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However, there is some evidence that the ice has settled as the water level dropped and now rests atop the water again. One of these signs is the ridges of ice affixed to the sides of rocks and tree trunks at the lake edges. I was really fascinated by the ledges left behind by the sinking ice, where it had affixed to the earthbound surfaces. You don’t think of the ice as moving, and yet here was evidence that it had.

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I thought it was neat how you could see the progression of the sinking ice level. In some spots there where three or even four ice ledges, one above the other. If the gurgles were the air seeping in under the ice surface from the edges as the water level dropped, the groans must have been the ice itself settling back down to sit on the water.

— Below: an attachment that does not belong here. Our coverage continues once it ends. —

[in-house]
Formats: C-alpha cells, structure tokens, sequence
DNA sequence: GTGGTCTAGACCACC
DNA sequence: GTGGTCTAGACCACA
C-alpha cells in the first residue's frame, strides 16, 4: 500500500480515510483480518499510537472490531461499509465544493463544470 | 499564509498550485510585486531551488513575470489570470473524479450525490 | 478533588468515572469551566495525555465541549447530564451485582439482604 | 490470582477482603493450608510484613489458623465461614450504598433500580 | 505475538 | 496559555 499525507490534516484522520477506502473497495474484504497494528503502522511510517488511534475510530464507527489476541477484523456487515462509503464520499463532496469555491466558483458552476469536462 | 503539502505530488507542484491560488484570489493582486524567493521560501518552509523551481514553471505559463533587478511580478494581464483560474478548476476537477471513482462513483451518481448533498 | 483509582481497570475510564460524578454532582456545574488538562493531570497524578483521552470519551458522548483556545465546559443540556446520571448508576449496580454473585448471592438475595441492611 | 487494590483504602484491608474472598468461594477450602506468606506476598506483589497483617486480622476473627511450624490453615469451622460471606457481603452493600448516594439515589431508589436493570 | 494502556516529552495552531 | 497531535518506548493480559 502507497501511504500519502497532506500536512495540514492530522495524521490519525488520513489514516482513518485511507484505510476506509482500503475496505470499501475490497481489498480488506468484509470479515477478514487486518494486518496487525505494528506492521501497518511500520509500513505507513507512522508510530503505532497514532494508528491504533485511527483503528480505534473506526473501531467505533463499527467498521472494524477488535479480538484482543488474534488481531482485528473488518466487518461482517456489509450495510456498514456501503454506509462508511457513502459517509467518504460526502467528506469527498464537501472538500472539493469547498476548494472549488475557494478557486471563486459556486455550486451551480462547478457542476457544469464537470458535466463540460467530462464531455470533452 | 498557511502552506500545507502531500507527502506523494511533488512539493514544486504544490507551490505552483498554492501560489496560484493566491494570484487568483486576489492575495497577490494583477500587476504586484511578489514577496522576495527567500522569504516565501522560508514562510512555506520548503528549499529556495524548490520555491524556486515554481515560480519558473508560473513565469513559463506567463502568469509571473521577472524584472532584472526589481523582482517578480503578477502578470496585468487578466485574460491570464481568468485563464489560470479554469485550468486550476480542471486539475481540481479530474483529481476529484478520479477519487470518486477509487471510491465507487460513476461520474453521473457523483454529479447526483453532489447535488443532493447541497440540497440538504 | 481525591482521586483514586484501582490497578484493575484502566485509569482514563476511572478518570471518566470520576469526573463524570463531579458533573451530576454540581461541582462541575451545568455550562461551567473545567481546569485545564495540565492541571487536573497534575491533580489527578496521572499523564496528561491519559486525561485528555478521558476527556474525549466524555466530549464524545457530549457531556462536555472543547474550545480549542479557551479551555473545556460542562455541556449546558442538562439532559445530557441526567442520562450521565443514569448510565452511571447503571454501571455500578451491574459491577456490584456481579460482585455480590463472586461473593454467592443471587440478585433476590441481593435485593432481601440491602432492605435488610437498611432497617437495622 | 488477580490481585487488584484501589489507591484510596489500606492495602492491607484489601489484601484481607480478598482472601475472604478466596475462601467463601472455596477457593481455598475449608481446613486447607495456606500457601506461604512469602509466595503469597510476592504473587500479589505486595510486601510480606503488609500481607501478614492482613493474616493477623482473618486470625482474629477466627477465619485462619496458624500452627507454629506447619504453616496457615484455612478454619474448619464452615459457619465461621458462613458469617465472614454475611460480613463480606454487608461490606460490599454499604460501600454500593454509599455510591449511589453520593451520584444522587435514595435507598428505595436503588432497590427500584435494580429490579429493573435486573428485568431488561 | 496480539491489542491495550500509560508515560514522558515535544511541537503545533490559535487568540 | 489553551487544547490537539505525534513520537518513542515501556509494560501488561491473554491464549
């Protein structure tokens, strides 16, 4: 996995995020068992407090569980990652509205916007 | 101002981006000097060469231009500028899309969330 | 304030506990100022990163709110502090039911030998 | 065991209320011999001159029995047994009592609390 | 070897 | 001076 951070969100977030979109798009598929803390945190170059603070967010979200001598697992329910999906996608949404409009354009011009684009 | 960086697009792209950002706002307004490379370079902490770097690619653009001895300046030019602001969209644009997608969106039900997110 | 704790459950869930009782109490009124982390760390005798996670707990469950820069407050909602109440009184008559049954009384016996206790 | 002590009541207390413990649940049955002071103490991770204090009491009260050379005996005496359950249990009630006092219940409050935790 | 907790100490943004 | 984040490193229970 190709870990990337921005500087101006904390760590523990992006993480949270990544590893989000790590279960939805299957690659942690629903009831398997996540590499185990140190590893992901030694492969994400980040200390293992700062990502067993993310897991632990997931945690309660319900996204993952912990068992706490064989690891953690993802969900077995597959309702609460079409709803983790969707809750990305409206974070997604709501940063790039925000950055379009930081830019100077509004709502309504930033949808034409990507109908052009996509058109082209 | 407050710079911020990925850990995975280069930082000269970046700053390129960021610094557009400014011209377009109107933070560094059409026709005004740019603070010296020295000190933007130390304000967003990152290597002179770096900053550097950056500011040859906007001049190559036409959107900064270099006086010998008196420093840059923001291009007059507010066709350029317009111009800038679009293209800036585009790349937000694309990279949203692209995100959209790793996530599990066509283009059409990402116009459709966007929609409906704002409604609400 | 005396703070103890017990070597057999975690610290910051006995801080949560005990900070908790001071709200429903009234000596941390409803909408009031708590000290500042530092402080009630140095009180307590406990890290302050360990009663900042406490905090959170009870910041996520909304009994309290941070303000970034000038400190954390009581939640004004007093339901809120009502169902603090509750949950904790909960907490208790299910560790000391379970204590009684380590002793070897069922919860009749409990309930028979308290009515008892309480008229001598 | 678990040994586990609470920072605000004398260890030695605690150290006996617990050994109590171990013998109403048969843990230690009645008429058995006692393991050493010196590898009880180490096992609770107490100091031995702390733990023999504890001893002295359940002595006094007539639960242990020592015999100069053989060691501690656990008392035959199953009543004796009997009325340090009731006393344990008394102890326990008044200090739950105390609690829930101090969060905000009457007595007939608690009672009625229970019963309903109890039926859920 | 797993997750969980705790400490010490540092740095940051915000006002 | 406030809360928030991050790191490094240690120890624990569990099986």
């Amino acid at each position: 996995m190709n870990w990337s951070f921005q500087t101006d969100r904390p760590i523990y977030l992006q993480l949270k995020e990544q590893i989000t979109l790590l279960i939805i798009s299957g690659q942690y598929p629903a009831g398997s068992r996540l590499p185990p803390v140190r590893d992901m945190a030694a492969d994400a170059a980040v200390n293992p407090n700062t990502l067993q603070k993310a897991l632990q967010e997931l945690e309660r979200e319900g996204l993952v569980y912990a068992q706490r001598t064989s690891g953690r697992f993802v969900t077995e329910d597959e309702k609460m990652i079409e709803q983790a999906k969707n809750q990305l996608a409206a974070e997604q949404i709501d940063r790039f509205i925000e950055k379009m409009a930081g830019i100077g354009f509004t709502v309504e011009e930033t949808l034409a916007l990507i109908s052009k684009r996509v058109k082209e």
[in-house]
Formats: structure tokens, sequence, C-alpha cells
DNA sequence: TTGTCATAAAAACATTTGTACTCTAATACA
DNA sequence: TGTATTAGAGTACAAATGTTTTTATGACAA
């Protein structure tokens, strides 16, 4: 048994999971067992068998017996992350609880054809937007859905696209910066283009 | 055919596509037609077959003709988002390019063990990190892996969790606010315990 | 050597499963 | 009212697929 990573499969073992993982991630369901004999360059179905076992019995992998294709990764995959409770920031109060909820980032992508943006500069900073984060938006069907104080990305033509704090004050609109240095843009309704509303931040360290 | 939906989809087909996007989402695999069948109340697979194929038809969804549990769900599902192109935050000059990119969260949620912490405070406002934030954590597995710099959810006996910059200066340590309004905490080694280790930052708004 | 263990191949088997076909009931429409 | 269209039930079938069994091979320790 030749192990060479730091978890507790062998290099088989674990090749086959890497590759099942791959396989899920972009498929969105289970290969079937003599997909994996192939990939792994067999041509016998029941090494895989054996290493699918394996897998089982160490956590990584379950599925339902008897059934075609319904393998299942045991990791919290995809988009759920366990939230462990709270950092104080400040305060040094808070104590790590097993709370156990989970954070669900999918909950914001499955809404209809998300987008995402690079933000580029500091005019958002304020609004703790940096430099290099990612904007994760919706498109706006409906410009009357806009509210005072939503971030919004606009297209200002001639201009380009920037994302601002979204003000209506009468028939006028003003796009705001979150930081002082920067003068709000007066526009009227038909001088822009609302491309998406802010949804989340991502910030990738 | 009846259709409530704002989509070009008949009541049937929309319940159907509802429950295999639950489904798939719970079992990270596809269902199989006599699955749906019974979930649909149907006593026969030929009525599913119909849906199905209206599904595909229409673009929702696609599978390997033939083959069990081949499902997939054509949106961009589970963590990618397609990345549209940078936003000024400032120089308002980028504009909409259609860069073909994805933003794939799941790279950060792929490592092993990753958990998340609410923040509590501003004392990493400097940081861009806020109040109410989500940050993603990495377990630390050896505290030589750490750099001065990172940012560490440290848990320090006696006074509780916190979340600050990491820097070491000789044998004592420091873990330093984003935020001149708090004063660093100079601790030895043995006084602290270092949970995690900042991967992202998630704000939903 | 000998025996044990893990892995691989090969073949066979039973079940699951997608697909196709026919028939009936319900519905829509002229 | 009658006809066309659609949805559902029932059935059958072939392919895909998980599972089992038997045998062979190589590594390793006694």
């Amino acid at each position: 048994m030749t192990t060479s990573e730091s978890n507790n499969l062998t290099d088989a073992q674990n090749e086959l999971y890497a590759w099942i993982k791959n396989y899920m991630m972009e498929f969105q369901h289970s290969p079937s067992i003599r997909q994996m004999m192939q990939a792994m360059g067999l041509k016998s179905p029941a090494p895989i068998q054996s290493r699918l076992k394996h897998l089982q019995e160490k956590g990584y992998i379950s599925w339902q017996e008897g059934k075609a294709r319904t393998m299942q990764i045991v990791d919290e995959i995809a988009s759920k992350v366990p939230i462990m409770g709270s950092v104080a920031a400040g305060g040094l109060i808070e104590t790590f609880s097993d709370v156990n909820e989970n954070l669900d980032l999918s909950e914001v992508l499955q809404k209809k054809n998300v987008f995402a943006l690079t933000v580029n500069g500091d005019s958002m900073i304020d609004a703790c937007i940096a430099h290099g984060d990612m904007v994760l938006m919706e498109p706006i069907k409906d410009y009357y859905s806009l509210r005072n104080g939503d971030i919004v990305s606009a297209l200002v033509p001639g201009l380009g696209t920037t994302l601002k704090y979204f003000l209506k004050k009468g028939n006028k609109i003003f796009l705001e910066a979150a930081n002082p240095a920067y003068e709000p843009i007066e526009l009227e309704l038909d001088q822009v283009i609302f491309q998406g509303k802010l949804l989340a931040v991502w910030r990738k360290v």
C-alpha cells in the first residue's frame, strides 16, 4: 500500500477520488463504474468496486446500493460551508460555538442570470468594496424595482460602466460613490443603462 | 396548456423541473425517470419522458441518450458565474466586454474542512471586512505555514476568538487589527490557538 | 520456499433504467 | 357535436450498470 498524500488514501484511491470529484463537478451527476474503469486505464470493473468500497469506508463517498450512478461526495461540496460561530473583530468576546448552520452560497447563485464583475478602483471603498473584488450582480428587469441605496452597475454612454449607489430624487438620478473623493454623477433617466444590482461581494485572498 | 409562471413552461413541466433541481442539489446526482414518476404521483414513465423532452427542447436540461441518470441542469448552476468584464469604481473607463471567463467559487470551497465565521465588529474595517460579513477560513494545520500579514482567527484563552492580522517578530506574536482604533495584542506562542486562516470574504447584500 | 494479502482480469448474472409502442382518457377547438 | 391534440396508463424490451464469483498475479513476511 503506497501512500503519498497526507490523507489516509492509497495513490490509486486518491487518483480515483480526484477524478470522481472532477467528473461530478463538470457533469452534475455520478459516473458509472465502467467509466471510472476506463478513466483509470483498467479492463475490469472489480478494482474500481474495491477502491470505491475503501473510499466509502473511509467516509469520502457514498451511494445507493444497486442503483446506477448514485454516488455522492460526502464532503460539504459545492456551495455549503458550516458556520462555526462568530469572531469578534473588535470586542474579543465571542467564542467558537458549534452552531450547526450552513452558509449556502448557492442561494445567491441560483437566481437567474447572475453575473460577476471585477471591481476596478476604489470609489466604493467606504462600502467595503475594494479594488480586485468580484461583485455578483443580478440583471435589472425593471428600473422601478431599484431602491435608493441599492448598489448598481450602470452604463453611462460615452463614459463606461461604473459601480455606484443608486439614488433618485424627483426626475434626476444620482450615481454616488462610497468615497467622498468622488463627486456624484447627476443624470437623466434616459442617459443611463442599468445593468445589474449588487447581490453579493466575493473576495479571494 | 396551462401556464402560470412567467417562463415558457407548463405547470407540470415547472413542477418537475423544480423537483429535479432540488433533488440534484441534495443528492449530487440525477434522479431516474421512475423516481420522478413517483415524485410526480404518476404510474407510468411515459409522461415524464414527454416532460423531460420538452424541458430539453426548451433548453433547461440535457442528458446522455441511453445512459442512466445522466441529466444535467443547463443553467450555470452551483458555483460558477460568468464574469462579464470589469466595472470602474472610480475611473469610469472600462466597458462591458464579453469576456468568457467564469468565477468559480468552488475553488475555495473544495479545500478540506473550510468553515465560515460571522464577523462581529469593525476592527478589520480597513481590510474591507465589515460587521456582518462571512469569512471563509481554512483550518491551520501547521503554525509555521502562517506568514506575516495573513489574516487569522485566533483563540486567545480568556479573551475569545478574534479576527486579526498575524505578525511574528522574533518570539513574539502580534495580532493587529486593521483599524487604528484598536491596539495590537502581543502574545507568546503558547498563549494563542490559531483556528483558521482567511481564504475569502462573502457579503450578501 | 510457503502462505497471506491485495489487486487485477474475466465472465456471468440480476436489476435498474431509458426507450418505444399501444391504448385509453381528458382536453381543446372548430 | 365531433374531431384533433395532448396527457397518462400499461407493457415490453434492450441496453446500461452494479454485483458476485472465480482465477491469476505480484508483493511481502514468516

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The other apparent sign that the ice has settled down onto the water again was this. We found about eight of these holes. About 8 inches (20 cm) in diameter, and spaced regularly in a line across the open part of the lake, these were obviously someone’s ice fishing holes. The ice level in the hole was about an inch below the surface of the surrounding ice, and while most of the lake ice was cloudy white, the ice in the hole was a clear black. If you cleared the snow off its surface you could see the milky white of the thick lake ice forming the sides of the hole. The fact that the hole was frozen over implies that the ice was resting on the water surface, since if it had been drilled while there was air under the ice it wouldn’t have frozen closed again (there being no water in the hole to freeze). I suppose it’s entirely possible that these were made before the water level dropped; although they looked relatively fresh, it’s really rather hard to tell for certain. There was a layer of crusty snow over the pile of ice shards, which we got last night, so all I could really tell was that they weren’t drilled today.